Some really great, new, production walls have gone up in Brooklyn lately, these fine examples having been painted over the long Fourth of July holiday weekend. Cern YMI (above) is joined on the wall by Host18 DYM, SPOne and Vor 718.
In the graffiti arsenal, the paint roller is a workhorse. It provides even coverage, laying a foundation for a piece or wiping the slate clean. Add an extender pole to your roller and all manner of otherwise hard-to-reach spots become a possibility. I’m an unabashed fan of blockbuster roller letters with drop shadows, the bigger and more visible, the better. And with a little practice, some unique styles can be worked out of a roller. Lately I’ve been noticing a lot of roller action on vacant billboards along the BQE as well as rooftops along the J/M/Z lines.
Portraits by Seedr.
My forays into benching have admittedly been few and far between – more for lack of time than opportunity – but I’ve fast become a fan of the freight moniker. Small and relatively easy to miss in comparison to the larger pieces that dominate many boxcars, monikers are part of a unique, symbol-laden language of and by those who ride the rails.
If you’ve got $20 to spare, I can highly recommend you get your hands on a copy of Bill Daniel’s excellent documentary on freight monikers, Who is Bozo Texino?.
Gaia’s chicken-headed man or the Eggyolk?
Since the heyday of painted trains, there have been a number of excellent documentary films that highlighted the burgeoning graffiti movement. The legendary Style Wars and Wild Style come to mind, as well as the more recent Infamy and Bomb It. To date Hollywood has shied away from producing fictionalized accounts of graffiti culture, although that probably isn’t a bad thing, given that graffiti vandalism is often exaggerated and sensationalized. Fortunately for us, first time director Florian Gaag, an active member of Munich’s graffiti scene for many years, has delivered an impressive cinematic debut that accurately represents the writer lifestyle. Filmed on location in Munich and Warsaw, Wholetrain includes striking footage of rolling stock featuring the work of writers Won, Cemnoz, Pure, Ciel and Neon. And if that weren’t enough, Gaag collaborated with Hip Hop great KRS One on the film’s soundtrack.
Next Tuesday, New York will be treated to a free screening of Wholetrain, followed by a discussion between director Florian Gaag and writer Pure. No stranger to painted trains, Pure started writing in the late 70s and has since gotten down with infamous writers such as Reas, Ven, Jonone as well as fellow TFP member Sento.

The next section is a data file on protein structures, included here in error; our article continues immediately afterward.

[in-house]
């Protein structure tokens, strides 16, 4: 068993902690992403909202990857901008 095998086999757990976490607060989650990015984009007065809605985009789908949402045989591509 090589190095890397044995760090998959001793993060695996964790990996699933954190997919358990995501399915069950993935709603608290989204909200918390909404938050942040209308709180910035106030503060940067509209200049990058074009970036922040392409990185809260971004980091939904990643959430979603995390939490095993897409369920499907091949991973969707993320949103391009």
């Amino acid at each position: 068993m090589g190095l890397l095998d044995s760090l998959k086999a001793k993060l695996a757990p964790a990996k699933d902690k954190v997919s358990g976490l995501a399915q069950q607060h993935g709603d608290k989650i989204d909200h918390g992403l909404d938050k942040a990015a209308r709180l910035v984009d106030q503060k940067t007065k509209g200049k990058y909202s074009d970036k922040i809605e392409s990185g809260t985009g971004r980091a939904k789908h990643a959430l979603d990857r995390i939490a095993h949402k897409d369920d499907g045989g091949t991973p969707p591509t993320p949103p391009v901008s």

Film Screening + Conversation
Tuesday, February 16th, 2010, 7:00pm
Goethe-Institut Wyoming Building
5 East 3rd Street (at Bowery)
New York, NY 10003
Tel.: +1 (212) 439-8700
Closest Subway: 6 at Bleecker Street
Admission is free, no reservations required.
But don’t take my word for it, here’s what others had to say about the film:
Ket: “I loved the movie. I thought that Wholetrain represented the scene the best – ever. It really captured what writers go through and their struggles; they were humanized, they weren’t caricatures. I appreciate that. I remember that it made me feel that I was there with those guys, living with those guys. It took me back to a time when I was living the way those kids were living. I thought it was very authentic in that sense.”
Henry Chalfant: “Wholetrain shows the human dimensions of Graffiti-Writing. The social conflicts of the protagonists are fascinating and allow you to take a look at the writers’ real lives. Real characters, real problems. Wholetrain is a very good film that not only reflects writing culture but also leaves room to authentically portray the writers’ social reality.”
See you Tuesday.
Hert and Atak have been catching my eye lately.
“Neck Face (b. 1984, Stockton, California) is an anonymous graffiti artist. He is known for his frightening drawing style and humorous writings.” [Wikipedia]
Below is a selection of some of my favorite Neck Face drawings and writings – seems he’s been in town recently, as the top one was new to me.